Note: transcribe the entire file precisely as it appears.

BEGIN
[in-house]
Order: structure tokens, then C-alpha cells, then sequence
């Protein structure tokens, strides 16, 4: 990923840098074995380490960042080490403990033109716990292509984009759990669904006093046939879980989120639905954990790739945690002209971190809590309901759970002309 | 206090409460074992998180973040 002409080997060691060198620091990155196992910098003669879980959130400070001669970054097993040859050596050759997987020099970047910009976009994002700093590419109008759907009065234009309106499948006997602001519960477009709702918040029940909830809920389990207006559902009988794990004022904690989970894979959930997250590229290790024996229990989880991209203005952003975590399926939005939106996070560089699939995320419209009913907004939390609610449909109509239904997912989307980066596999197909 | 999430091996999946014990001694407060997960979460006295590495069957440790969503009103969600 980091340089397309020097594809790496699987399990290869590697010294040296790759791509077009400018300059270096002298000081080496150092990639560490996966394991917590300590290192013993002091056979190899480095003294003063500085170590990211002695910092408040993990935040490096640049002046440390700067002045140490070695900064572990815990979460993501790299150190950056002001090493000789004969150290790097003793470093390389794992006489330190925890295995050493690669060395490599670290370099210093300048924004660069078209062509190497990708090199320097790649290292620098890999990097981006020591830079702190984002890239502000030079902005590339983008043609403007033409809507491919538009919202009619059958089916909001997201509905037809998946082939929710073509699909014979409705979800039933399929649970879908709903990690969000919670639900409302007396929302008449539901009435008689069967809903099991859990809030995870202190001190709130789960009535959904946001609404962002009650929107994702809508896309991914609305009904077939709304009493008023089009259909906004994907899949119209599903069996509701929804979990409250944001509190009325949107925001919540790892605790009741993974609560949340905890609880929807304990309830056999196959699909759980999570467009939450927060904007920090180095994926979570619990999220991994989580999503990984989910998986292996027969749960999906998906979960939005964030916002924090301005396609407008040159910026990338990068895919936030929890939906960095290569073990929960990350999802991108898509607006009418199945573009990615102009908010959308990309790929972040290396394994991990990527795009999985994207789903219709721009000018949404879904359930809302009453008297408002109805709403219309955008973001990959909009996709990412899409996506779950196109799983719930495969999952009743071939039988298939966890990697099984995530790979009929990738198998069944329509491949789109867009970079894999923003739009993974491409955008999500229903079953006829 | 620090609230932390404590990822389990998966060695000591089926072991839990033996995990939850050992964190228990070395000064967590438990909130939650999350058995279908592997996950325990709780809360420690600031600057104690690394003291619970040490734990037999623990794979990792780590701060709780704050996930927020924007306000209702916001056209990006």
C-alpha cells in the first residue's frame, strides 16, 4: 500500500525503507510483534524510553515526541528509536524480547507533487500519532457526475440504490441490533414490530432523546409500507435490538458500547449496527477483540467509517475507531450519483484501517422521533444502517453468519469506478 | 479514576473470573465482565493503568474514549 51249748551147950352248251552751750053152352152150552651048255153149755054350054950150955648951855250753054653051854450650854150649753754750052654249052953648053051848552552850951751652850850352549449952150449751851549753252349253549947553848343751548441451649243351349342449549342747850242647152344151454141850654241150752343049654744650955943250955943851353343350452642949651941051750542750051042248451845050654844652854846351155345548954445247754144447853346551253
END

[in-house]
Order: structure tokens, then C-alpha cells, then sequence
């Protein structure tokens, strides 16, 4: 990923840098074995380490960042080490403990033109716990292509984009759990669904006093046939879980989120639905954990790739945690002209971190809590309901759970002309 | 206090409460074992998180973040 002409080997060691060198620091990155196992910098003669879980959130400070001669970054097993040859050596050759997987020099970047910009976009994002700093590419109008759907009065234009309106499948006997602001519960477009709702918040029940909830809920389990207006559902009988794990004022904690989970894979959930997250590229290790024996229990989880991209203005952003975590399926939005939106996070560089699939995320419209009913907004939390609610449909109509239904997912989307980066596999197909 | 999430091996999946014990001694407060997960979460006295590495069957440790969503009103969600 980091340089397309020097594809790496699987399990290869590697010294040296790759791509077009400018300059270096002298000081080496150092990639560490996966394991917590300590290192013993002091056979190899480095003294003063500085170590990211002695910092408040993990935040490096640049002046440390700067002045140490070695900064572990815990979460993501790299150190950056002001090493000789004969150290790097003793470093390389794992006489330190925890295995050493690669060395490599670290370099210093300048924004660069078209062509190497990708090199320097790649290292620098890999990097981006020591830079702190984002890239502000030079902005590339983008043609403007033409809507491919538009919202009619059958089916909001997201509905037809998946082939929710073509699909014979409705979800039933399929649970879908709903990690969000919670639900409302007396929302008449539901009435008689069967809903099991859990809030995870202190001190709130789960009535959904946001609404962002009650929107994702809508896309991914609305009904077939709304009493008023089009259909906004994907899949119209599903069996509701929804979990409250944001509190009325949107925001919540790892605790009741993974609560949340905890609880929807304990309830056999196959699909759980999570467009939450927060904007920090180095994926979570619990999220991994989580999503990984989910998986292996027969749960999906998906979960939005964030916002924090301005396609407008040159910026990338990068895919936030929890939906960095290569073990929960990350999802991108898509607006009418199945573009990615102009908010959308990309790929972040290396394994991990990527795009999985994207789903219709721009000018949404879904359930809302009453008297408002109805709403219309955008973001990959909009996709990412899409996506779950196109799983719930495969999952009743071939039988298939966890990697099984995530790979009929990738198998069944329509491949789109867009970079894999923003739009993974491409955008999500229903079953006829 | 620090609230932390404590990822389990998966060695000591089926072991839990033996995990939850050992964190228990070395000064967590438990909130939650999350058995279908592997996950325990709780809360420690600031600057104690690394003291619970040490734990037999623990794979990792780590701060709780704050996930927020924007306000209702916001056209990006």
C-alpha cells in the first residue's frame, strides 16, 4: 500500500525503507510483534524510553515526541528509536524480547507533487500519532457526475440504490441490533414490530432523546409500507435490538458500547449496527477483540467509517475507531450519483484501517422521533444502517453468519469506478 | 479514576473470573465482565493503568474514549 51249748551147950352248251552751750053152352152150552651048255153149755054350054950150955648951855250753054653051854450650854150649753754750052654249052953648053051848552552850951751652850850352549449952150449751851549753252349253549947553848343751548441451649243351349342449549342747850242647152344151454141850654241150752343049654744650955943250955943851353343350452642949651941051750542750051042248451845050654844652854846351155345548954445247754144447853346551253